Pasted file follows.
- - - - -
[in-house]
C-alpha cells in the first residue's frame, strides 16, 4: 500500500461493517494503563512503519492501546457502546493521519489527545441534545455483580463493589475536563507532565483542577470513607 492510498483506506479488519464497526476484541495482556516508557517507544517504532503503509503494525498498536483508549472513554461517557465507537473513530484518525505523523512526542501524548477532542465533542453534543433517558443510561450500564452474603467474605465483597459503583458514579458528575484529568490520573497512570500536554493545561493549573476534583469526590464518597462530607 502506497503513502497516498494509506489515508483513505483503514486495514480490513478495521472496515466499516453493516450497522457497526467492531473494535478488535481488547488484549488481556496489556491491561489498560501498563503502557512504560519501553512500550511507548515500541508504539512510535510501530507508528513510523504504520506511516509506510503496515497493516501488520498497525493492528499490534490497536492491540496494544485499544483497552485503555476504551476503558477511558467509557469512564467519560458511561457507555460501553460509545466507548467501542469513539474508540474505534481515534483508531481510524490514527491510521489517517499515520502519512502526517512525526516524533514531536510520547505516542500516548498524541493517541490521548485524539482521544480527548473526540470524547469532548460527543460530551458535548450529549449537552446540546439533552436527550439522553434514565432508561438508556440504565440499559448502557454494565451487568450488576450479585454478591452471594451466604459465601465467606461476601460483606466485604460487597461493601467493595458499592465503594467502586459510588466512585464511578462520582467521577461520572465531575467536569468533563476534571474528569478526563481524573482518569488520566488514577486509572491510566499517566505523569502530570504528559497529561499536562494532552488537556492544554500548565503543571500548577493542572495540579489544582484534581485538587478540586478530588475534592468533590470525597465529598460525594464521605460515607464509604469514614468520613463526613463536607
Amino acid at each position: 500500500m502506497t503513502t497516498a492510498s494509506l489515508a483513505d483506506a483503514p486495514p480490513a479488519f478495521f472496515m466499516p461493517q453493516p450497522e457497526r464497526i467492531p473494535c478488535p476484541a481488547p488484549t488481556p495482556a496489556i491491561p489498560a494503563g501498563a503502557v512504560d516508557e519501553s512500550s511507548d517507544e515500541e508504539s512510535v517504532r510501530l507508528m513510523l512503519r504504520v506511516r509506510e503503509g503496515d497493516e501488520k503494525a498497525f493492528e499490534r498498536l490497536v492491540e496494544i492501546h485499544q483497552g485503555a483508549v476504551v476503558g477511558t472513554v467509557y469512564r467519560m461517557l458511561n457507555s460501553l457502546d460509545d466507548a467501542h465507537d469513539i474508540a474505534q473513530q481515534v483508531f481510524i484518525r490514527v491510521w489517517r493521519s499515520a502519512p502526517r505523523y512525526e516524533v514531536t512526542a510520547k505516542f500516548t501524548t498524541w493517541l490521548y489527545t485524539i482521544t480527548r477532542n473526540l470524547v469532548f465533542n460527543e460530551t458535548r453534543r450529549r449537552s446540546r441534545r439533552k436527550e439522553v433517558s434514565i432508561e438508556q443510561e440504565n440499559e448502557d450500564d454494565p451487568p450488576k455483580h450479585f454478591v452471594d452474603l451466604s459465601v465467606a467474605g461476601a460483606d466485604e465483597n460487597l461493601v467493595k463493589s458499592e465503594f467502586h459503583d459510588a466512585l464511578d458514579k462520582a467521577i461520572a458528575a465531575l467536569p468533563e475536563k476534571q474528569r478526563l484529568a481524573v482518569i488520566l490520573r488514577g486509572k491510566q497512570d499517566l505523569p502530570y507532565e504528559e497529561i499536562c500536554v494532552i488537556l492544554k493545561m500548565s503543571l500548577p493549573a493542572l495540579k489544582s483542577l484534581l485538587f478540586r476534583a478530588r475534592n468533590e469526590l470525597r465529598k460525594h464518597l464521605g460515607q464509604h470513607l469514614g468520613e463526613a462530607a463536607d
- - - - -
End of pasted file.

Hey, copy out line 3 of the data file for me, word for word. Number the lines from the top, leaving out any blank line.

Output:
Amino acid at each position: 500500500m502506497t503513502t497516498a492510498s494509506l489515508a483513505d483506506a483503514p486495514p480490513a479488519f478495521f472496515m466499516p461493517q453493516p450497522e457497526r464497526i467492531p473494535c478488535p476484541a481488547p488484549t488481556p495482556a496489556i491491561p489498560a494503563g501498563a503502557v512504560d516508557e519501553s512500550s511507548d517507544e515500541e508504539s512510535v517504532r510501530l507508528m513510523l512503519r504504520v506511516r509506510e503503509g503496515d497493516e501488520k503494525a498497525f493492528e499490534r498498536l490497536v492491540e496494544i492501546h485499544q483497552g485503555a483508549v476504551v476503558g477511558t472513554v467509557y469512564r467519560m461517557l458511561n457507555s460501553l457502546d460509545d466507548a467501542h465507537d469513539i474508540a474505534q473513530q481515534v483508531f481510524i484518525r490514527v491510521w489517517r493521519s499515520a502519512p502526517r505523523y512525526e516524533v514531536t512526542a510520547k505516542f500516548t501524548t498524541w493517541l490521548y489527545t485524539i482521544t480527548r477532542n473526540l470524547v469532548f465533542n460527543e460530551t458535548r453534543r450529549r449537552s446540546r441534545r439533552k436527550e439522553v433517558s434514565i432508561e438508556q443510561e440504565n440499559e448502557d450500564d454494565p451487568p450488576k455483580h450479585f454478591v452471594d452474603l451466604s459465601v465467606a467474605g461476601a460483606d466485604e465483597n460487597l461493601v467493595k463493589s458499592e465503594f467502586h459503583d459510588a466512585l464511578d458514579k462520582a467521577i461520572a458528575a465531575l467536569p468533563e475536563k476534571q474528569r478526563l484529568a481524573v482518569i488520566l490520573r488514577g486509572k491510566q497512570d499517566l505523569p502530570y507532565e504528559e497529561i499536562c500536554v494532552i488537556l492544554k493545561m500548565s503543571l500548577p493549573a493542572l495540579k489544582s483542577l484534581l485538587f478540586r476534583a478530588r475534592n468533590e469526590l470525597r465529598k460525594h464518597l464521605g460515607q464509604h470513607l469514614g468520613e463526613a462530607a463536607d